The Globe Of The Eye is on the whole spheroidal, but consists of segments of two spheres (see Fig. 88), a portion of a sphere of smaller radius forming its anterior transparent part, and being set on to the front of its posterior segment, which is part of a larger sphere. In general terms it may be described as consisting of three coats and three refracting media.

The outer coat 1 and 3, Fig. 88, consists of the sclerotic and the cornea, the latter being transparent and situated in front; the former is opaque and white and covers the back and sides of the globe and part of the front, where it is seen between the eyelids as the white of the eye. Both are tough and strong, being composed of dense connective tissue.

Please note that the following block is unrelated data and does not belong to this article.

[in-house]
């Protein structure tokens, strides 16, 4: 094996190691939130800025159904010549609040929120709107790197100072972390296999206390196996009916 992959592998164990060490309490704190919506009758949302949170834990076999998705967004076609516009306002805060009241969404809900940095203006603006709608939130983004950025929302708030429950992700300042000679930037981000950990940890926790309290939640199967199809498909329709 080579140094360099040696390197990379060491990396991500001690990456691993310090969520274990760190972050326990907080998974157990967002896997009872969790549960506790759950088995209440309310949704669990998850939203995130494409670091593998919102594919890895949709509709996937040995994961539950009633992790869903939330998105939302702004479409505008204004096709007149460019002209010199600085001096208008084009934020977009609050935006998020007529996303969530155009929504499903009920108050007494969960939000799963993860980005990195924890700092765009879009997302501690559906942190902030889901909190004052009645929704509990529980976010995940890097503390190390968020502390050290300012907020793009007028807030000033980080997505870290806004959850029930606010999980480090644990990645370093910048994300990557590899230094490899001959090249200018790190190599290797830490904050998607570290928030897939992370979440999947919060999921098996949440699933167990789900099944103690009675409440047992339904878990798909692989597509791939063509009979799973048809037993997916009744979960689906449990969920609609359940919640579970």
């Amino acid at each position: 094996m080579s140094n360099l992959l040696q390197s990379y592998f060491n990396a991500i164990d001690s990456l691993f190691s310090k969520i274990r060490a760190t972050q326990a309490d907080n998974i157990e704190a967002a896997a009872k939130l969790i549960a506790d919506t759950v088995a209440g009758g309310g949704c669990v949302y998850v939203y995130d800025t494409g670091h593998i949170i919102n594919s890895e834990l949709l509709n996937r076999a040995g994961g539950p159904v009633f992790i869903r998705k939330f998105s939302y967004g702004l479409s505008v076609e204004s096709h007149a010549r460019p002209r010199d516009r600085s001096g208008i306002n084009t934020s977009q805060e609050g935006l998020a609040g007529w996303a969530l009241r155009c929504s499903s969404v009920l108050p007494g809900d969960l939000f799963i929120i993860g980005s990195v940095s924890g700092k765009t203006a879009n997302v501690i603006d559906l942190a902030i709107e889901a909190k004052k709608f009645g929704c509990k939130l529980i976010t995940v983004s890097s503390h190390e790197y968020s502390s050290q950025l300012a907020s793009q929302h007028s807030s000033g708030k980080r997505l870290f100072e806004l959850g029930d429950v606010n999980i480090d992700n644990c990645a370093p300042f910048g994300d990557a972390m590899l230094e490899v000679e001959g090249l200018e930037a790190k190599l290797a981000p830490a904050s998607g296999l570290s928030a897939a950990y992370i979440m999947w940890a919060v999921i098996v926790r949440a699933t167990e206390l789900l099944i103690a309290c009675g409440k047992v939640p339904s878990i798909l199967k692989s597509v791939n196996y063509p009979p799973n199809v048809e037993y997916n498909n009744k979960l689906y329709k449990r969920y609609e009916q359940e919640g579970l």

The second coat consists of the choroid, 9, 10, and the iris, 14. The choroid consists mainly of blood-vessels supported by loose connective tissue, which in its inner layers contains many dark brown or black pigment granules.* Towards the front of the eyeball, where it begins to diminish in diameter, the choroid separates from the sclerotic and turns in to form the iris, or that colored part of the eye which is seen through the cornea; in the centre of the iris is a circular aperture, the pupil, through which light reaches the interior of the eyeball.

The third or innermost coat of the eye, the retina, 15, is its essential portion, being the part in which the light produces those changes that give rise to nervous impulses in the optic nerve. It lines the posterior half of the eyeball.